Budget expectations, 3 GST tax rates to digital age - a freewheeling interview with Raj Nair, President, IMC CC&I
Nair not only spoke about Budget 2019, but also highlighted key pointers for the Indian economy.
The new Finance Minister Nirmala Sitharaman will be announcing India's FY20 budget soon. Raj Nair, President - IMC Chamber of Commerce and Industry, who was present during pre-Budget consultation with FM Sitharaman said he expects Budget 2019 to be more realistic. Nair in an exclusive interview with Zee Business not only just spoke about Budget 2019, but also highlighted key pointers for the Indian economy. Nair strongly believes a corporate tax rate cuts are on cards during this Budget. Nair also spoke about GST rates and their implementation ahead, along with explaining how PSBs can strengthen their deposit ratios compared to private ones.
Additionally, Nair also gave some insights in regards to the digitalization move which is on at full swing in India. Meanwhile, the latest RBI move to scrap NEFT and RTGS charges were some key pointers.
Excerpts from the interview.
Q 1. Can corporate tax or any other form of tax rebate be expected during this budget for India Inc?
Yes. As mentioned above, we can expect a reduction of corporate taxes to 25% after knocking off all deductions. The revenue neutral rate is actually 18%. We have asked for 20%. That rate may come only after the revised Income Tax Code is enacted.
Q 2. GST implementation impact on India Inc, and what new rates or norms one expects to take place this budget.
One thing that we have asked for is that within each sector or industry, multiple rates should not exist. For example: Different GST rates for AC restaurant and non AC restaurant or restaurant in a 5 star hotel, etc. is meaningless and must be removed.
Eventually there may be 3 rates of GST but that may not happen in this Budget.
Q 3. Private banks have seen a consistent rise in deposit ratio compared to PSBs in the past few quarters. How can the latter strengthen themselves against private ones?
I believe that deposits in PSUs can rise once they improve their service standards, implement customer management software and processes to speed up response, etc.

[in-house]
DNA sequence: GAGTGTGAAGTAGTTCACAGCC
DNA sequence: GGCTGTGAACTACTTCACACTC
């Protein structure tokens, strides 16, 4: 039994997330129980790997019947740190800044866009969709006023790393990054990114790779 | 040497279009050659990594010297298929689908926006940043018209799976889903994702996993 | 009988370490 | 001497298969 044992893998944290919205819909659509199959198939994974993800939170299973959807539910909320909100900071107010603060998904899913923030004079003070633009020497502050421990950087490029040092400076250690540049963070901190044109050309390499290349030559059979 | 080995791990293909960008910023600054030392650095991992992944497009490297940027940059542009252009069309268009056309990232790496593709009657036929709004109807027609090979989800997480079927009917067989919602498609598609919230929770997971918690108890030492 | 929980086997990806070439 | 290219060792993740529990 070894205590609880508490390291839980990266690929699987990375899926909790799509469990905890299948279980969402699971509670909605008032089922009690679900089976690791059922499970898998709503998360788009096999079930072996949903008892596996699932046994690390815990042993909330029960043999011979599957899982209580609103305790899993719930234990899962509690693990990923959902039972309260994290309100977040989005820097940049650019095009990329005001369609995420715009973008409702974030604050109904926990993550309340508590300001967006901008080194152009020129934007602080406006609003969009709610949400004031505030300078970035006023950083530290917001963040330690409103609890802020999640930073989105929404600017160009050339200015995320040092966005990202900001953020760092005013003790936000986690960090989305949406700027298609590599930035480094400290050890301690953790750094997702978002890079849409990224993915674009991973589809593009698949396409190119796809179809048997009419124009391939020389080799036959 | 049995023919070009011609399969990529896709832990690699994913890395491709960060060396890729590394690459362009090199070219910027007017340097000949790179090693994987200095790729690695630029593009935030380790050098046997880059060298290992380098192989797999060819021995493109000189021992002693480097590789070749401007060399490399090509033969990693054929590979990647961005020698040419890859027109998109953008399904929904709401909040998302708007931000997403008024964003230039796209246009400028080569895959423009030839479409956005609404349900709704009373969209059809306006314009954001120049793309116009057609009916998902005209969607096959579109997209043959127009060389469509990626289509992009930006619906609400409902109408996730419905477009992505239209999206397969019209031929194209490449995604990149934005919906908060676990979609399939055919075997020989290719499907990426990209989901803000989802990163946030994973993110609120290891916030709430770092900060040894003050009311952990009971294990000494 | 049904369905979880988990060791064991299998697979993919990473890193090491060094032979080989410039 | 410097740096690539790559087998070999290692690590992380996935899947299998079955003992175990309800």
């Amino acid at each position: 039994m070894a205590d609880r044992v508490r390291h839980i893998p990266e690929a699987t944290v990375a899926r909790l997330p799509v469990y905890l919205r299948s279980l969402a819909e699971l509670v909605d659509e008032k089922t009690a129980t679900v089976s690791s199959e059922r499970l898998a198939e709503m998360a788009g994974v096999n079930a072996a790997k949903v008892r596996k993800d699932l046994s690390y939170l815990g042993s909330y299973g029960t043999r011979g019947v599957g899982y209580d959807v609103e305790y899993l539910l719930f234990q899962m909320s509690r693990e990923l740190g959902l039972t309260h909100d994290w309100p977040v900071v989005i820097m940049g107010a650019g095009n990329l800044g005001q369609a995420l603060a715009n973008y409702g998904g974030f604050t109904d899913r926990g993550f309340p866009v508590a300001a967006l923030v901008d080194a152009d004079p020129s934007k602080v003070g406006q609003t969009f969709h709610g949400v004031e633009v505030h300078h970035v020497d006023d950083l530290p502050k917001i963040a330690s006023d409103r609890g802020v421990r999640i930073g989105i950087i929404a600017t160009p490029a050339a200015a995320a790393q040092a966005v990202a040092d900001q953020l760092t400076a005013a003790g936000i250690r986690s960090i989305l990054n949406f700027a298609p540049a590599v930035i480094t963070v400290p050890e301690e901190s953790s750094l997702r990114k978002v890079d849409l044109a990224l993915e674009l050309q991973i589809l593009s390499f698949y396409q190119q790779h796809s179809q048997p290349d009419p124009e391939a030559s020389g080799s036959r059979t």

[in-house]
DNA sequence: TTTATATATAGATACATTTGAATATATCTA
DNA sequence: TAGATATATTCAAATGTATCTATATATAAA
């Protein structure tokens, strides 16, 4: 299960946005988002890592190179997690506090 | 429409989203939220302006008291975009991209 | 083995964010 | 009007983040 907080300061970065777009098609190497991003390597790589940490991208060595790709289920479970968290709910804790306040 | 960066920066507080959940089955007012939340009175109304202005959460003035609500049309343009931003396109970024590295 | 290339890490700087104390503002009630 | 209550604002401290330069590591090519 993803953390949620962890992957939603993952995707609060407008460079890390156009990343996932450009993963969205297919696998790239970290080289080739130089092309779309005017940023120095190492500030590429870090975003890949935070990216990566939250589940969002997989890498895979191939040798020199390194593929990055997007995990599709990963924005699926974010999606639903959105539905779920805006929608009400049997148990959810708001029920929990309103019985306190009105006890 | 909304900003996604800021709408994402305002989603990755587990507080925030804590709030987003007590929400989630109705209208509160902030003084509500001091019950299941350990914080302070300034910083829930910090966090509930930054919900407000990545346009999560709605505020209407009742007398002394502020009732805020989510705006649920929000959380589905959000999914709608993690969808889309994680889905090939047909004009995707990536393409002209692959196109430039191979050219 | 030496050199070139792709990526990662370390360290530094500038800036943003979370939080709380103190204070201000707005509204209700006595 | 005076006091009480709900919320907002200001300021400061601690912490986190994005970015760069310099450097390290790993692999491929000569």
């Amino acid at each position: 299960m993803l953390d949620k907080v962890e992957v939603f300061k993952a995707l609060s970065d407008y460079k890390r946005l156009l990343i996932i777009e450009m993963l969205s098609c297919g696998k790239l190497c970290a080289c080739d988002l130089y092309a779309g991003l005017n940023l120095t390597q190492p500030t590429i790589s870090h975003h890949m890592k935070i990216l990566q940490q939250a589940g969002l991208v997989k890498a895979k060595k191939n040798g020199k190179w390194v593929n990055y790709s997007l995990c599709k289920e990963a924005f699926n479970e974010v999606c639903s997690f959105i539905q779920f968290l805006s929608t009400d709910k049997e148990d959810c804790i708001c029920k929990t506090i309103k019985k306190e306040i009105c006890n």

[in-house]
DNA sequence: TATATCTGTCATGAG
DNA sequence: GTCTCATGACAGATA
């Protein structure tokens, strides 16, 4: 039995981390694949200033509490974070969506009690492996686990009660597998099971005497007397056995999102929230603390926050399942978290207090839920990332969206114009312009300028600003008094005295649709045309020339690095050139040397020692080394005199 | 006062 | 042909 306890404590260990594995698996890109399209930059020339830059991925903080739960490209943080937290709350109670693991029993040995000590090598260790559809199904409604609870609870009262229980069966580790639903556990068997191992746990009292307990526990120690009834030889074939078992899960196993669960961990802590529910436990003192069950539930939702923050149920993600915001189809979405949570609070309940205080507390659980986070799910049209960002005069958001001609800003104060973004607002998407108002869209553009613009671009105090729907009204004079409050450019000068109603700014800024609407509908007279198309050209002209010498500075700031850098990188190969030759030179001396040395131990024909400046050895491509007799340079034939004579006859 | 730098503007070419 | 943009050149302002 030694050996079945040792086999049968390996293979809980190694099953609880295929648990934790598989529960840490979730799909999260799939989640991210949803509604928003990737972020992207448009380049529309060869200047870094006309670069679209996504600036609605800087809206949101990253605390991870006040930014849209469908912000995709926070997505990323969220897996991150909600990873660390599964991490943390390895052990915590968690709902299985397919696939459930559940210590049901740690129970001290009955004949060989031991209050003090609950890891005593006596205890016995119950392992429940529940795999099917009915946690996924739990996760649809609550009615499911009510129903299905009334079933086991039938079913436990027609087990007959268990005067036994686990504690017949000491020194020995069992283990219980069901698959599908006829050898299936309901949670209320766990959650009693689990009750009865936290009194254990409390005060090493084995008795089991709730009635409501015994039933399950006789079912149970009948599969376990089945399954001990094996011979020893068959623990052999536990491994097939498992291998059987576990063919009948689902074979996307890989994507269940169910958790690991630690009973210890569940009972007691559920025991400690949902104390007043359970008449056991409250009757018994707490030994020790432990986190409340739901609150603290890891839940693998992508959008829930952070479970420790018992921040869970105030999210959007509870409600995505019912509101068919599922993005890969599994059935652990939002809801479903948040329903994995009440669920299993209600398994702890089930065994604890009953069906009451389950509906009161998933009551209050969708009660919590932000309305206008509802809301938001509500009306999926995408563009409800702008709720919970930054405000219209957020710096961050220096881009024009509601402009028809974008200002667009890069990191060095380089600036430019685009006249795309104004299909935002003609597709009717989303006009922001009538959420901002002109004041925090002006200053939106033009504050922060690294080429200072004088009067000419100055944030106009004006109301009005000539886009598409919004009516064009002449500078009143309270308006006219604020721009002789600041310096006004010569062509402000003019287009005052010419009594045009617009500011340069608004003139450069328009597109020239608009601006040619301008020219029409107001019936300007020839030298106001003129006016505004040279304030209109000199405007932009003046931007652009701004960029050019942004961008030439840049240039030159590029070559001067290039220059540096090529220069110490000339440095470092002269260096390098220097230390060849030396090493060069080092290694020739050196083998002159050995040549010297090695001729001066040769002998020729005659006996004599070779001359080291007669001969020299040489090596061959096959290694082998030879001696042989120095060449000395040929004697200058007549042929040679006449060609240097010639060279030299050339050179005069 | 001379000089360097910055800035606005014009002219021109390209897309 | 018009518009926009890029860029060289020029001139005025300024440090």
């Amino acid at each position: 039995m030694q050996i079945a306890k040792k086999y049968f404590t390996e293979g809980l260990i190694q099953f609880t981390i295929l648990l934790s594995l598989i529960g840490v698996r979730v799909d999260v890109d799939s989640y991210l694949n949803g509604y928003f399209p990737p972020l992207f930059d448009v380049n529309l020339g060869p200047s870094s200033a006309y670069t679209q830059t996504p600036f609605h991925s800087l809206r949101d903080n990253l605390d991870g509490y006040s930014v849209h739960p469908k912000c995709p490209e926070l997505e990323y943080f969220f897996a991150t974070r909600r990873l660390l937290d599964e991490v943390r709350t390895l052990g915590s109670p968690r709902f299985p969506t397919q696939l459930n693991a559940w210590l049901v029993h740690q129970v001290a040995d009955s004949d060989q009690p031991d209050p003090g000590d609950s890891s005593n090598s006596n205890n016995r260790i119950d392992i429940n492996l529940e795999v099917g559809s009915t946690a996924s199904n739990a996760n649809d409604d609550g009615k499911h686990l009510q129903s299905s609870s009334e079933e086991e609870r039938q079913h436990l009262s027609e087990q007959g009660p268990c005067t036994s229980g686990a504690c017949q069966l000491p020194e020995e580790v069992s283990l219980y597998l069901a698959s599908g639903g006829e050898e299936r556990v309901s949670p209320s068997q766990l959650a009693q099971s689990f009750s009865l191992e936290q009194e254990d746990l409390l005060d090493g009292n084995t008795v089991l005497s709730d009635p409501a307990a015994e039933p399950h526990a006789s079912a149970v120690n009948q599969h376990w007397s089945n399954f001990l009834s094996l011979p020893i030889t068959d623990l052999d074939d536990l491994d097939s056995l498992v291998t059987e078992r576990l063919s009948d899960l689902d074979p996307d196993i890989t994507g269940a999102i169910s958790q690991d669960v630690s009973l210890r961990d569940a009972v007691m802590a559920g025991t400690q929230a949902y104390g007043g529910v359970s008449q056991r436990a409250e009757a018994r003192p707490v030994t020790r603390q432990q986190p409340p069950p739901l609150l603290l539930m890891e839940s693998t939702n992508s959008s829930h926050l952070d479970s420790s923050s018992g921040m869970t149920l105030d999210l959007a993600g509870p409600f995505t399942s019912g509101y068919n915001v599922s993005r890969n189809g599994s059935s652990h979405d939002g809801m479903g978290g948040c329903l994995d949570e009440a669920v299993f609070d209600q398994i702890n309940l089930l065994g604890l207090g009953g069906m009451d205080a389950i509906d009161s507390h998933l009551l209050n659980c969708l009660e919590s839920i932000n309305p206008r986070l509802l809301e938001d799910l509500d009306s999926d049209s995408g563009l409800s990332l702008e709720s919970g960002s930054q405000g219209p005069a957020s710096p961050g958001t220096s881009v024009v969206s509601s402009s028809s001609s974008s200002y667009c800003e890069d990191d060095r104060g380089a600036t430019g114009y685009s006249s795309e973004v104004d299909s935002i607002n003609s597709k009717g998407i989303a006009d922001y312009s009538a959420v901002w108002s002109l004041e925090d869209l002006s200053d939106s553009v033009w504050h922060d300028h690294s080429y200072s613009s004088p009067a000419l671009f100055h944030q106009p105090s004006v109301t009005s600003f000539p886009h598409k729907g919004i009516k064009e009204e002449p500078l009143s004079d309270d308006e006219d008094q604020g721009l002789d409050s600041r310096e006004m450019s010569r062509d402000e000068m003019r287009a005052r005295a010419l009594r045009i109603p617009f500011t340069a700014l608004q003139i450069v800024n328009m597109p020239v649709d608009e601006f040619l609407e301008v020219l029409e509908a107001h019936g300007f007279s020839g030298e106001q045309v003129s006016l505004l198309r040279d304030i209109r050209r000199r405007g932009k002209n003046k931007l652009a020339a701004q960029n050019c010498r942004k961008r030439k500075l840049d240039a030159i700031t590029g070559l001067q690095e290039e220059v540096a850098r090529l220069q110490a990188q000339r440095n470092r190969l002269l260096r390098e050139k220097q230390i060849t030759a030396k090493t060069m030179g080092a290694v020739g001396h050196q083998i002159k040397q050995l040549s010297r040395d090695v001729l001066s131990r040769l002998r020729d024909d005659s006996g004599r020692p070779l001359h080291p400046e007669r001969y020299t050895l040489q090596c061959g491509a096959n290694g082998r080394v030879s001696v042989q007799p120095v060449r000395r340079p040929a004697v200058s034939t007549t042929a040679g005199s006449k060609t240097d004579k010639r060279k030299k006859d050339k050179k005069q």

Even physical processes such as providing a relationship manager to clients goes a long way to build a relationship with the bank. That would lead to not only more deposits (CASA) but also to the use of many other non-funds based services offered by banks. Neither the Government nor the RBI has prevented SBU banks from doing all this. Having said this, it all boils down to people and incentives. This is where PSU Banks suffer. Till the70s, PSU Banks could attract very good talent and retain them. PSUs offered very good service, prospered and even produced some of the best known bankers in India. From the 80s onwards, PSU Banks have lost their way in the fight for talent.
The Government should allow them to change their HR policies completely and encourage them to become much more customer centric than they are today. They should be allowed to pay market rates and seek the best talent in the market like they do in Singapore.
They may be owned by the Government, but they should be run like a bank and not like a government department.
Q 4. Is our industry ready for the digital age?
Industry and Banks too, understand the need to adopt digital technology to succeed but many of them don’t appreciate that it is urgently needed in order to survive even three years from now. That is why the focus at IMC Chamber this year has been on digitising all member services, and also on educating members by organising lectures and conducting workshops, etc. This included a whole day conference on Industry 4.0 so that Indian industry does not miss the 4th industrial revolution unlike the previous three revolutions that India missed.
Q 5. How does a customer see benefit from NEFT, RTGS transaction waiver?
Any customer who is shown the benefits will opt for RTGS/ NEFT especially if the charges are reasonable.